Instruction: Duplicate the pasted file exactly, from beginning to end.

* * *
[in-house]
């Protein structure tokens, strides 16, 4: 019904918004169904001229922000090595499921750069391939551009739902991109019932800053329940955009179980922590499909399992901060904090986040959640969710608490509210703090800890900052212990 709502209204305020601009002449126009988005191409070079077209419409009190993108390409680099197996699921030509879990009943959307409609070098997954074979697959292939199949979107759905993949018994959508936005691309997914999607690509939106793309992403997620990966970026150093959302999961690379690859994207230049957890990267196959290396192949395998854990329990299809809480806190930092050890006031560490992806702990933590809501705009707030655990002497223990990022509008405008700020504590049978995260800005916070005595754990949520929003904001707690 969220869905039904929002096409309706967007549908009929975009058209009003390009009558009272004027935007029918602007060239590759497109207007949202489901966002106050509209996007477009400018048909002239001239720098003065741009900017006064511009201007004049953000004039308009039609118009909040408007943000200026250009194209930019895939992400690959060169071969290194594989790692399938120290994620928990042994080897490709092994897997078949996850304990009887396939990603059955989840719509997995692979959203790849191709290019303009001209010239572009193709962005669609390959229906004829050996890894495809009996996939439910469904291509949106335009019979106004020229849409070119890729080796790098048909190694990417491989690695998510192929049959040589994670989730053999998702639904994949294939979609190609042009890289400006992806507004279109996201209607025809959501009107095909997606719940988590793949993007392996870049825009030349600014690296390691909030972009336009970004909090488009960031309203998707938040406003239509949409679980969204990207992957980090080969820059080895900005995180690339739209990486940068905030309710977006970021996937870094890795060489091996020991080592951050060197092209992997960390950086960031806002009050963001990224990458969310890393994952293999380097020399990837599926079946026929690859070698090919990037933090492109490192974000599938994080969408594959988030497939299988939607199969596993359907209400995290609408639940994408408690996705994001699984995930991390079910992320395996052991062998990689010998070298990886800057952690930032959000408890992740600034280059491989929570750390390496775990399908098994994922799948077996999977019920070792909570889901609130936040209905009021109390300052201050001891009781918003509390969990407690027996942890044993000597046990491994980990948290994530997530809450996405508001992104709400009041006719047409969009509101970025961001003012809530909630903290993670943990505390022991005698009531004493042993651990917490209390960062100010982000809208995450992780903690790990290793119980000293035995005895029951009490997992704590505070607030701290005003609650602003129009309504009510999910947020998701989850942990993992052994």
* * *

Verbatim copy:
[in-house]
């Protein structure tokens, strides 16, 4: 019904918004169904001229922000090595499921750069391939551009739902991109019932800053329940955009179980922590499909399992901060904090986040959640969710608490509210703090800890900052212990 709502209204305020601009002449126009988005191409070079077209419409009190993108390409680099197996699921030509879990009943959307409609070098997954074979697959292939199949979107759905993949018994959508936005691309997914999607690509939106793309992403997620990966970026150093959302999961690379690859994207230049957890990267196959290396192949395998854990329990299809809480806190930092050890006031560490992806702990933590809501705009707030655990002497223990990022509008405008700020504590049978995260800005916070005595754990949520929003904001707690 969220869905039904929002096409309706967007549908009929975009058209009003390009009558009272004027935007029918602007060239590759497109207007949202489901966002106050509209996007477009400018048909002239001239720098003065741009900017006064511009201007004049953000004039308009039609118009909040408007943000200026250009194209930019895939992400690959060169071969290194594989790692399938120290994620928990042994080897490709092994897997078949996850304990009887396939990603059955989840719509997995692979959203790849191709290019303009001209010239572009193709962005669609390959229906004829050996890894495809009996996939439910469904291509949106335009019979106004020229849409070119890729080796790098048909190694990417491989690695998510192929049959040589994670989730053999998702639904994949294939979609190609042009890289400006992806507004279109996201209607025809959501009107095909997606719940988590793949993007392996870049825009030349600014690296390691909030972009336009970004909090488009960031309203998707938040406003239509949409679980969204990207992957980090080969820059080895900005995180690339739209990486940068905030309710977006970021996937870094890795060489091996020991080592951050060197092209992997960390950086960031806002009050963001990224990458969310890393994952293999380097020399990837599926079946026929690859070698090919990037933090492109490192974000599938994080969408594959988030497939299988939607199969596993359907209400995290609408639940994408408690996705994001699984995930991390079910992320395996052991062998990689010998070298990886800057952690930032959000408890992740600034280059491989929570750390390496775990399908098994994922799948077996999977019920070792909570889901609130936040209905009021109390300052201050001891009781918003509390969990407690027996942890044993000597046990491994980990948290994530997530809450996405508001992104709400009041006719047409969009509101970025961001003012809530909630903290993670943990505390022991005698009531004493042993651990917490209390960062100010982000809208995450992780903690790990290793119980000293035995005895029951009490997992704590505070607030701290005003609650602003129009309504009510999910947020998701989850942990993992052994």